I did it!
I got under the 1:50 for a half marathon - just!
Yes, it's probably a surprise that I was actually racing yesterday. I kept it on the down low so as not to put much pressure on myself. I hadn't done a whole lot of longer runs in the month leading up to the Jetty to Jetty so I didn't know where I was fitness-wise. And let's face it - I don't do pressure that well.
So it was a very relaxed me that left home at 5:30am yesterday. I even managed small conversations with Iven without feeling the need to puke. That's always a good sign.
We made it to Redcliffe about half an hour before the race was to start and I made Iven drop me off near the porta-loo queues and told him to meet me back at the playground when he'd found a park. I'd stupidly taken my bag out of the car and was going to hand it over to him when he got back but 15 minutes later he still hadn't arrived and I started to get a little anxious. Luckily JT, a squad-mate, was passing by and offered to take the bag so I could line up at the start. I made it there with less than ten minutes to spare. Hmm, I think Iven and I need to work on our communication.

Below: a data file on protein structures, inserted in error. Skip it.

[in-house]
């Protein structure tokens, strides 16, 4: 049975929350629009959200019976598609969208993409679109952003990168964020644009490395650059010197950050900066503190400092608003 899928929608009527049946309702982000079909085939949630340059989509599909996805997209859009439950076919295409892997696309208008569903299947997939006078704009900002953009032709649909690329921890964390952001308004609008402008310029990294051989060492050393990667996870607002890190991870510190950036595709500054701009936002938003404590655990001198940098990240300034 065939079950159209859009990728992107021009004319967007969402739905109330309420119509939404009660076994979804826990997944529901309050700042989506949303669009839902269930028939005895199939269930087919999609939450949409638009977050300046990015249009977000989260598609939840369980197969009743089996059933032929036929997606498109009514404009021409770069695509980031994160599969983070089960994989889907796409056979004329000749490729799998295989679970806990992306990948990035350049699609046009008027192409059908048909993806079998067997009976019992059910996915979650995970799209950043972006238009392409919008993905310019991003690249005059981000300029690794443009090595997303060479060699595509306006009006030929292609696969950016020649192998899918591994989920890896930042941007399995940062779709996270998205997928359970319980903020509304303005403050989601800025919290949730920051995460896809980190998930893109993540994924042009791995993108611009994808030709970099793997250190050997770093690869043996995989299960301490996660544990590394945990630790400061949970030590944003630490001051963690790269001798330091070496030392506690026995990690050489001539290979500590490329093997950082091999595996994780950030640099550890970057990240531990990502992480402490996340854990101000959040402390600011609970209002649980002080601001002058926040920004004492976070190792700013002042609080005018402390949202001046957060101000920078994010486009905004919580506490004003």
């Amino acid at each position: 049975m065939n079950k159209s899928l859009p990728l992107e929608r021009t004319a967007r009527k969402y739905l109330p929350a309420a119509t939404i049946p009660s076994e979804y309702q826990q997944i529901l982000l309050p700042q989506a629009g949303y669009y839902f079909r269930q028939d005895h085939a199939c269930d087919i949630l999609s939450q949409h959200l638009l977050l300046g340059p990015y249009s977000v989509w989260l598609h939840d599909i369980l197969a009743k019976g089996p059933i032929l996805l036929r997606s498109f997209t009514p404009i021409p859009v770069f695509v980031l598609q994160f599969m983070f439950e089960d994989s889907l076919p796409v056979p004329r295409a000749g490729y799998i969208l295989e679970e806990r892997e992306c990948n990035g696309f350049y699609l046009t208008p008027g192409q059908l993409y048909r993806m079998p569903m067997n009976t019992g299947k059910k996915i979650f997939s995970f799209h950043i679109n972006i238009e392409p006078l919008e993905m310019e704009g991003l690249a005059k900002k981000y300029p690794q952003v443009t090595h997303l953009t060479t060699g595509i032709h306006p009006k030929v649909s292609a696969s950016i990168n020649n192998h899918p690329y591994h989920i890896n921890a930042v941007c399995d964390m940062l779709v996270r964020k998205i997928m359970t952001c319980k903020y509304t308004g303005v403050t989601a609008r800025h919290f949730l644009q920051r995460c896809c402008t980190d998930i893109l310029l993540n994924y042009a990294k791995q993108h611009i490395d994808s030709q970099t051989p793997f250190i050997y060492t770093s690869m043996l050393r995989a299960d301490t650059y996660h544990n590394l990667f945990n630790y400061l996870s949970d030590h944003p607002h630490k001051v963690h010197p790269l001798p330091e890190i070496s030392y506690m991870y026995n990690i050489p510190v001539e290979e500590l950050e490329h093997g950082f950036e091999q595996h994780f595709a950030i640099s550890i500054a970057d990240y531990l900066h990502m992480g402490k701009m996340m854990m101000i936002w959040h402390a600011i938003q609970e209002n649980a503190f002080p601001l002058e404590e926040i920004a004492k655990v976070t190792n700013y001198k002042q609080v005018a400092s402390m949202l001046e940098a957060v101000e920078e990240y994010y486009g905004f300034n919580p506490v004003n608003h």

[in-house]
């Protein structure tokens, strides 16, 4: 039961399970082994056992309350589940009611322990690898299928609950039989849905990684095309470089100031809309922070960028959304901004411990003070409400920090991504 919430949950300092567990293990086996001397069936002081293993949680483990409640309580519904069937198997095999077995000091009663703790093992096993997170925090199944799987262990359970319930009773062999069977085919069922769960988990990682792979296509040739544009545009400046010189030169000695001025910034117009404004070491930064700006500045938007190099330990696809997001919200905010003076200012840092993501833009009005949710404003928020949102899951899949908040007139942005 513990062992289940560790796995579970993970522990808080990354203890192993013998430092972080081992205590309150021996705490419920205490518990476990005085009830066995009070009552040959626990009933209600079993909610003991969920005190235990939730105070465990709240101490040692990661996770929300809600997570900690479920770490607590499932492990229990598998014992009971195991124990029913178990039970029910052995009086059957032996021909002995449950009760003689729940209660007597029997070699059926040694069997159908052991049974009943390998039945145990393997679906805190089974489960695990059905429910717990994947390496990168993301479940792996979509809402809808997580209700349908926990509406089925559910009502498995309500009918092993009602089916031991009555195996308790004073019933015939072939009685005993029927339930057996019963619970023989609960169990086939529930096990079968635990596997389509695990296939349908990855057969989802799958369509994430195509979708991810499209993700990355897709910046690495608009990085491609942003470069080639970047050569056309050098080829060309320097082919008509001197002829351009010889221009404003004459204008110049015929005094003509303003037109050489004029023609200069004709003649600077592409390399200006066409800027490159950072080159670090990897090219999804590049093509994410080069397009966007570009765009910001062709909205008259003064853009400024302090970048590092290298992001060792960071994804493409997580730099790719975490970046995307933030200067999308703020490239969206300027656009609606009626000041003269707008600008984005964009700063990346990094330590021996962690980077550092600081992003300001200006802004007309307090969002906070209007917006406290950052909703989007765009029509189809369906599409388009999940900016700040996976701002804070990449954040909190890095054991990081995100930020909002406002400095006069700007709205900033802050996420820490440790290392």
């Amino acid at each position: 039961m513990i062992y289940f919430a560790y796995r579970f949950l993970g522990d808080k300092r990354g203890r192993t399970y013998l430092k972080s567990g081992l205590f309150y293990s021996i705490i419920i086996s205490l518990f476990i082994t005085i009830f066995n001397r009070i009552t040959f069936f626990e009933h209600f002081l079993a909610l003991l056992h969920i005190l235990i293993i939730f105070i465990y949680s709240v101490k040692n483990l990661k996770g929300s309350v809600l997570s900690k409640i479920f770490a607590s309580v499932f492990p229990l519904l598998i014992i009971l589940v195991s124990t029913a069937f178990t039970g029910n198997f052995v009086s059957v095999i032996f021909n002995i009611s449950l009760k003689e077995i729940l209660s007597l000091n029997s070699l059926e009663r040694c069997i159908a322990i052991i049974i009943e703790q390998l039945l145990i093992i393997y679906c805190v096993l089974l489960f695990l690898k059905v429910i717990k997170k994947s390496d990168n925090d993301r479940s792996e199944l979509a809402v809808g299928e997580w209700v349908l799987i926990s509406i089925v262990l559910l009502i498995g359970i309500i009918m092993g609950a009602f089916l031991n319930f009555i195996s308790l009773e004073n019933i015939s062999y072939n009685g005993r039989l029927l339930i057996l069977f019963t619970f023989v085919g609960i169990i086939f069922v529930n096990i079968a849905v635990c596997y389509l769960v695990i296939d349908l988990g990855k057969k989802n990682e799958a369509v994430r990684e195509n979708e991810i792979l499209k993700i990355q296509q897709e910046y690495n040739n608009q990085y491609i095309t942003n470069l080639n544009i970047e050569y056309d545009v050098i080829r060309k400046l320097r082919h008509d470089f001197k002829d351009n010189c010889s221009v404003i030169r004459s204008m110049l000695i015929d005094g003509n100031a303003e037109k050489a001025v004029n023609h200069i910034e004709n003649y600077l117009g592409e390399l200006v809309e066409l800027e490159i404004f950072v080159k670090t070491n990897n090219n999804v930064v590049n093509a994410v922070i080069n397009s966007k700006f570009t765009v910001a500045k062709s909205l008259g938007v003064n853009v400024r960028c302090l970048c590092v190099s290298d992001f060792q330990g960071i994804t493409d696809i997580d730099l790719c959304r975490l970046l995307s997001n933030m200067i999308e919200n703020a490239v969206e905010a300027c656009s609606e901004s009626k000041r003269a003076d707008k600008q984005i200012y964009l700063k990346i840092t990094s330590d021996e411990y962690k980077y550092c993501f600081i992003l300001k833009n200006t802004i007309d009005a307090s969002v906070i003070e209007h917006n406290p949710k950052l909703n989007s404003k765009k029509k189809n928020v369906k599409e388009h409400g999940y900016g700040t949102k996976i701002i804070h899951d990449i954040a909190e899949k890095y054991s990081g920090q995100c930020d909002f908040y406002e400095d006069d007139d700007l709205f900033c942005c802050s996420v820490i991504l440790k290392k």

All week I'd been obsessively checking the weather forecast and it hadn't looked good. Wet for most of the week then clearing to a very windy day. Not great conditions for my 1:50 beating attempt but we runners have to take whatever the weather gods dish out. But as it turned out, the day was perfect. Yes, there was a bit of wind on some of the course but certainly not the gales they'd predicted. No rain and perfect temps made me a happy starter.
I found myself just behind the 1:50 pacer and even though I had a loose plan in my head (to try to stay in the low 5s for each kilometre), I decided that I must have been meant to follow him. And this was a mistake that I'll never make again.